More than 80 percent of 4th and 8th grade students in the School District of Philadelphia didn’t reach proficiency in math and reading, according to the Nation’s Report Card. When compared to other large cities, Philadelphia scores well below the average.
What does “proficiency” mean? Here’s the definition: “This level represents solid academic performance for each grade assessed. Students reaching this level have demonstrated competency over challenging subject matter, including subject-matter knowledge, application of such knowledge to real world situations, and analytical skills appropriate to the subject matter.”
So, 80 percent of students in Philadelphia public schools (excluding charters) are not meeting these criteria, indicating an ongoing crisis in the Philadelphia school system.
Critics will claim that Governor Corbett’s phantom education cuts are to blame. But state payments for public schools are at the highest level in the history of the commonwealth.
While the school district did lose overall funding, it was mainly due to the expiration of federal stimulus dollars, which were only temporary, and should not have been used to plug holes in a budget plagued by a structural deficit. Philadelphia already receives approximately the state average in education funding per student and higher than the average relative to other states. Funding is not the problem.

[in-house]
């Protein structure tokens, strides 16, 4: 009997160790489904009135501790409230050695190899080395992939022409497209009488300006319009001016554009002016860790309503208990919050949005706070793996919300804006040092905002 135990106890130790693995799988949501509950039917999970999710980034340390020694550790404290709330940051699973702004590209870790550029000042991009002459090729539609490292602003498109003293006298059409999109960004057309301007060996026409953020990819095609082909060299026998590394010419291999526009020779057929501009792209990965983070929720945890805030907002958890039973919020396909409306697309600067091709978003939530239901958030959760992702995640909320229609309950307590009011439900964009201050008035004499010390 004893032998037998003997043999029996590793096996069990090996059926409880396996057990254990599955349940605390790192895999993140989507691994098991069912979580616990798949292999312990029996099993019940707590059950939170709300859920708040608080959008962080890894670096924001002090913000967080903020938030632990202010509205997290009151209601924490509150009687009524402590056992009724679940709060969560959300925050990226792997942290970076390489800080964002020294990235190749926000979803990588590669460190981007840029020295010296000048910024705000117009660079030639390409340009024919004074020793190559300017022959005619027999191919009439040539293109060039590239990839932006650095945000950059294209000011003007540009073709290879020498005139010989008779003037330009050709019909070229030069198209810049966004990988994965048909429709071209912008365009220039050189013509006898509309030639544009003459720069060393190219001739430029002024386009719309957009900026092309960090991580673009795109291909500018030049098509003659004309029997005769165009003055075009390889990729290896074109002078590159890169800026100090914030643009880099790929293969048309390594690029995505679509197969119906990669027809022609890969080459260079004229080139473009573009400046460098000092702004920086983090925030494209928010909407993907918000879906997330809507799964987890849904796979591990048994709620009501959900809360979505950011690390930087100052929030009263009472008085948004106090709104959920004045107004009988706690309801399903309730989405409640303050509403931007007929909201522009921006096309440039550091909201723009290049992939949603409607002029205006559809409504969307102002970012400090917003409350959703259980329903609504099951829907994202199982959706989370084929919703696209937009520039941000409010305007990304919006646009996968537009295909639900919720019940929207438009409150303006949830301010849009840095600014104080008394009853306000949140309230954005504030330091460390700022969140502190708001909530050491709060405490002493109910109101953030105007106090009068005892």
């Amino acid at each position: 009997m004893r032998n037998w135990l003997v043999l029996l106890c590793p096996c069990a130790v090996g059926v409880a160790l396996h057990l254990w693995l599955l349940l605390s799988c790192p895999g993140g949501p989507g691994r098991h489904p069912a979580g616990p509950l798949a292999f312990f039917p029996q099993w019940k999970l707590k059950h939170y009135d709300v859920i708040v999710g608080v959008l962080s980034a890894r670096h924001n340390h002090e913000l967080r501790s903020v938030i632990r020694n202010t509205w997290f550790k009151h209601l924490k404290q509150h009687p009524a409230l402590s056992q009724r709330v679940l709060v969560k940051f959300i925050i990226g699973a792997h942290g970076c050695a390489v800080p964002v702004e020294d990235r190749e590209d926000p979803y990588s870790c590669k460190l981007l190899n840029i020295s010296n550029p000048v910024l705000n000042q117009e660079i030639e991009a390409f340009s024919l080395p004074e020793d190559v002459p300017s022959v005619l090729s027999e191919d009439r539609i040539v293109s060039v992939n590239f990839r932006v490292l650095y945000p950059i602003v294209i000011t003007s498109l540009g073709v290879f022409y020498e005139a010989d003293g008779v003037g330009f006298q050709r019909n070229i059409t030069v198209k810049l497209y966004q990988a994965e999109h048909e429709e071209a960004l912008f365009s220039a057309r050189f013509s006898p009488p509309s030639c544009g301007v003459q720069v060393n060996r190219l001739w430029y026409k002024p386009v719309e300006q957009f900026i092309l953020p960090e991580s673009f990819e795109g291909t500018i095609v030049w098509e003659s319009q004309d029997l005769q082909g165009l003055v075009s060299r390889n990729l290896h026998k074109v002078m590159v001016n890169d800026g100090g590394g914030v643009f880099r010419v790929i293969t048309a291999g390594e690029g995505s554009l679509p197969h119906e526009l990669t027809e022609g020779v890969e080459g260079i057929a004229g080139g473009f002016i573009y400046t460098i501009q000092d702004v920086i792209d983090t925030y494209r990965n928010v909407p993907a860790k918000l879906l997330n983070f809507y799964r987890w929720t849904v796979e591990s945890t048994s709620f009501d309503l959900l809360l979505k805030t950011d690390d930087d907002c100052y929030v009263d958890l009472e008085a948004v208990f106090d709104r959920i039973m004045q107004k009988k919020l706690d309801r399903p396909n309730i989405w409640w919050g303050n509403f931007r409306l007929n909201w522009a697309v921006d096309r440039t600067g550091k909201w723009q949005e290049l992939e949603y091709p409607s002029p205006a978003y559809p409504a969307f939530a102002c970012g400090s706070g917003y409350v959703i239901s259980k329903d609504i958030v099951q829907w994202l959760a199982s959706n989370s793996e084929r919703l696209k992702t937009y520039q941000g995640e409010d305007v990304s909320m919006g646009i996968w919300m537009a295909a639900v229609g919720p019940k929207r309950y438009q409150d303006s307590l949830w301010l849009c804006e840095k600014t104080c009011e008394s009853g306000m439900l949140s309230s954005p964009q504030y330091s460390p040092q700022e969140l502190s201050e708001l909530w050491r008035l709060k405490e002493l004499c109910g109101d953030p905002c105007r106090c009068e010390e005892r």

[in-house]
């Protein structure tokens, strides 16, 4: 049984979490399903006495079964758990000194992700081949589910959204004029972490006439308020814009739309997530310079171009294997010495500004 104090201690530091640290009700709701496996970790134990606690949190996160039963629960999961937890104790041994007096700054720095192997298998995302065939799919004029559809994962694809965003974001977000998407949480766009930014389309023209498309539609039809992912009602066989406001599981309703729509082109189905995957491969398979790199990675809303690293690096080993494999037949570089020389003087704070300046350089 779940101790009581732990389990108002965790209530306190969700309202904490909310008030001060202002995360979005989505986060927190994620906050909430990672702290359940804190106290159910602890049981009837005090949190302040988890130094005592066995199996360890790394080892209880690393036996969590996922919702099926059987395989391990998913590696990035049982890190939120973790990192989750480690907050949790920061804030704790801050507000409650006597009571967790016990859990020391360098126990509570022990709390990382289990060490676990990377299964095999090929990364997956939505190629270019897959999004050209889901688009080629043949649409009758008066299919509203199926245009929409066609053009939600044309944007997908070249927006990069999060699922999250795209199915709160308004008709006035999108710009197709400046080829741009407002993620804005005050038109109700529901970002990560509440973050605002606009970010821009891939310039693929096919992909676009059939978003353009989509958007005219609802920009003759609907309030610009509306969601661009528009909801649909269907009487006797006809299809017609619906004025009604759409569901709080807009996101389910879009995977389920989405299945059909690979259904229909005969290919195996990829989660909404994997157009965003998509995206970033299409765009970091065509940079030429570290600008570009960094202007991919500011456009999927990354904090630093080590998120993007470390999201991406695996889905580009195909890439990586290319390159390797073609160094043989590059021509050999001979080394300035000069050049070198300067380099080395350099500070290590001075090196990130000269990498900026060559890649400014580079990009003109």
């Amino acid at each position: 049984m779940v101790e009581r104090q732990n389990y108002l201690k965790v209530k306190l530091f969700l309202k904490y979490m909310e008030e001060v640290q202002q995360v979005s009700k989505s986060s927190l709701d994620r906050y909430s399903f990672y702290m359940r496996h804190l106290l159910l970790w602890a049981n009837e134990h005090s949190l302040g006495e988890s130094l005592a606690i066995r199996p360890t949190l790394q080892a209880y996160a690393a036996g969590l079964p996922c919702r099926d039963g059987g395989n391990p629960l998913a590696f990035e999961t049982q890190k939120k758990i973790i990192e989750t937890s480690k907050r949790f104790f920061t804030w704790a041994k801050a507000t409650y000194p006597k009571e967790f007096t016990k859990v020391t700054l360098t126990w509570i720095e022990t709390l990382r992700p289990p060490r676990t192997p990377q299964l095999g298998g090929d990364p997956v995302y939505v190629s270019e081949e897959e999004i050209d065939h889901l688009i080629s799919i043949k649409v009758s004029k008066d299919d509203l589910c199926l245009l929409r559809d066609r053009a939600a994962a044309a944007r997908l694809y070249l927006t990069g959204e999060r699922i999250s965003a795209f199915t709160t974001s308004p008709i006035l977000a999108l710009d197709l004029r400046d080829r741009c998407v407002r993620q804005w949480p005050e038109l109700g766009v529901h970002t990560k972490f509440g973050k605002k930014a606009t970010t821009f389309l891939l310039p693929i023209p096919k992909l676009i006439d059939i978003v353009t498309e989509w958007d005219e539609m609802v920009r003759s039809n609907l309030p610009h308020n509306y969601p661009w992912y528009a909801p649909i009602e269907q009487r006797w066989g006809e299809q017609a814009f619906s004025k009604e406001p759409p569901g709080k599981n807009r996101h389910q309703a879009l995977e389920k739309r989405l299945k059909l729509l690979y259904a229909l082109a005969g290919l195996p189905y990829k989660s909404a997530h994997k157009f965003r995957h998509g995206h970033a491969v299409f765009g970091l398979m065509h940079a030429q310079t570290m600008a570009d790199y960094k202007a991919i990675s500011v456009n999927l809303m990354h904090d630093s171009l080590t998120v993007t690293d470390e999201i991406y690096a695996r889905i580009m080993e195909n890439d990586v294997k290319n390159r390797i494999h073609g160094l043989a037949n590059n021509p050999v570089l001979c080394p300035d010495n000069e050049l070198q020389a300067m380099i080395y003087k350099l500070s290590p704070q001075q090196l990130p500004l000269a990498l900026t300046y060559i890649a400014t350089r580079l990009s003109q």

Pennsylvania does need a fair funding formula to improve education, but families and students should be the beneficiaries of funding, not bureaucracies.
Calls for real education reform to save students from failing schools have been met with vigorous opposition from unions. Whether it’s fighting to reduce teaching standards, continuing to defend outdated seniority rules or opposing school choice, government union leaders are front-and-center in the effort to block efforts to improve the educational system and perserve the status quo.
That has to change.